DVD Review: Marjorie Prime

Who would you like to talk to?

In the near future, a service provides holographic images of your lost loved ones so you have a chance to talk to them and cope. Marjorie (Lois Smith) is elderly and suffering from early dementia, but she chooses to speak with her late husband when he was in his 40's (John Hamm) Her daughter. Tess (Geena Davis) doesn't know how to process this, though her husband Jon (Tim Robbins) is very supportive.

You can tell this film is based on a play, but it doesn't come to life on screen the way say, Fences does. It's very quiet and relies on long cuts. The problem with this is that even though there's conversations going on, when we jump to a new timeline it's almost jarring and it took me a few seconds for my mind to catch up with it. Whose passed on, who's a hologram now, the film doesn't do the greatest job of seamlessly changing scenes.

I really like Lois Smith. I knew her from True Blood and she played this same role on stage. She's fantastic in this as she gets the most to do. The rest of the cast is decent as well, but they don't get much material to work with.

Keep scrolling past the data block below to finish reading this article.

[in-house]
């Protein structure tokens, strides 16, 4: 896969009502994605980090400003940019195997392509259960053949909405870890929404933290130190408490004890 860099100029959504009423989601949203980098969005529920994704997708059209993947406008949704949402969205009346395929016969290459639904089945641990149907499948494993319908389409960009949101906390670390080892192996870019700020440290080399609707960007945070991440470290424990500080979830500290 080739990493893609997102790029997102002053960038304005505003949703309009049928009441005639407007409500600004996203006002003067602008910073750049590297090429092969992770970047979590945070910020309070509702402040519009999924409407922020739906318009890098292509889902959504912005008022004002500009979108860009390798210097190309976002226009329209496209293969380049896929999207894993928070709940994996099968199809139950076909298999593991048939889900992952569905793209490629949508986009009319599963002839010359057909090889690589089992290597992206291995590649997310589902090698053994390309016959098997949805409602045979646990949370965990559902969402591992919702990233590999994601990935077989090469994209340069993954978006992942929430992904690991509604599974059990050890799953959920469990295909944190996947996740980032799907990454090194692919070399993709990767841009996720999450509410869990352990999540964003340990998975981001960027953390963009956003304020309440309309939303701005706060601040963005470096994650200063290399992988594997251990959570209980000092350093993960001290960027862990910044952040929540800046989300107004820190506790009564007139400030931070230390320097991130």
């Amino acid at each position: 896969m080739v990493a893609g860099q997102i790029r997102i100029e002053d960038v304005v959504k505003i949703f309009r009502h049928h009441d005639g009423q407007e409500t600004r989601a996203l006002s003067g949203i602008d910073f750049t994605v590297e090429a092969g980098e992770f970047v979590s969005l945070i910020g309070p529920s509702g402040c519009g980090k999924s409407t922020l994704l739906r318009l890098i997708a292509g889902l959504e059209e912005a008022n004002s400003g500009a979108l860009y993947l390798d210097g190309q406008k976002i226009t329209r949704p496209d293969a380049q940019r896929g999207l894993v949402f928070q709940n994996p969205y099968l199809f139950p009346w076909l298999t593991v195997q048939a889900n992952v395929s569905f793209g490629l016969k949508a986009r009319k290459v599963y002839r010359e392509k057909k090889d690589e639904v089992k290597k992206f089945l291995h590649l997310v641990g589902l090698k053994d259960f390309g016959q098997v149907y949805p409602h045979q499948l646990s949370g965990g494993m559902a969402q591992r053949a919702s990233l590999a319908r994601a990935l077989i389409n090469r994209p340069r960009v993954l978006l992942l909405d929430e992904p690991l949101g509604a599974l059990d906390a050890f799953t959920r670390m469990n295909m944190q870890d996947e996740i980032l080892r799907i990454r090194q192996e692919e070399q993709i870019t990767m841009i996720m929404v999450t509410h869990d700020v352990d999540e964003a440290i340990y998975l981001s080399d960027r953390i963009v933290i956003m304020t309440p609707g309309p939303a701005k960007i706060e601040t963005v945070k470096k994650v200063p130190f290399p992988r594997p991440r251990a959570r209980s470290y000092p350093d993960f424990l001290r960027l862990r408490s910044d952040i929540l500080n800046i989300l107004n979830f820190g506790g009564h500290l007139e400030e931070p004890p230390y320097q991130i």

I think I expected this film to be a bit more. The sci fi elements were attractive but ultimately it just felt very slow and I was not satisfied at the end.

Recommended: No

Grade: C

Memorable Quote: "Do you remember the movie? It was My Best Friend's Wedding." - Walter (Jon Hamm)


6 comments:

  1. It's such an interesting premise. I think I enjoyed the conversation afterward more than the movie itself. Definitely agree that they didn't try very hard to make it cinematic. It feels quite static.

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    1. That's a good point, about conversations afterwards. I agree.

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  2. The premise sounds sounds so intriguing. I can't help but think of my mom but then, how does one move on? I would think that it would not help the person if they kept wanting to to talk to someone who is dead. Oops i getting all philosophical.

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    1. No, I agree and the way it's presented isn't really that feasible. Black Mirror did an episode on a similiar thing called Be Right Back and I thought their approach was more realistic.

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  3. I was in at the premise, but then it seems it's not exactly executed in a way that I would...survive.

    And if Fences is the bar of 'coming to life'? Well, shit. I'm definitely out. The performances were great...but that movie was so f--king loooooooooooooooong it almost killed me.

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    1. I would skip this one if you thought Fences dragged. This one is far less exciting.

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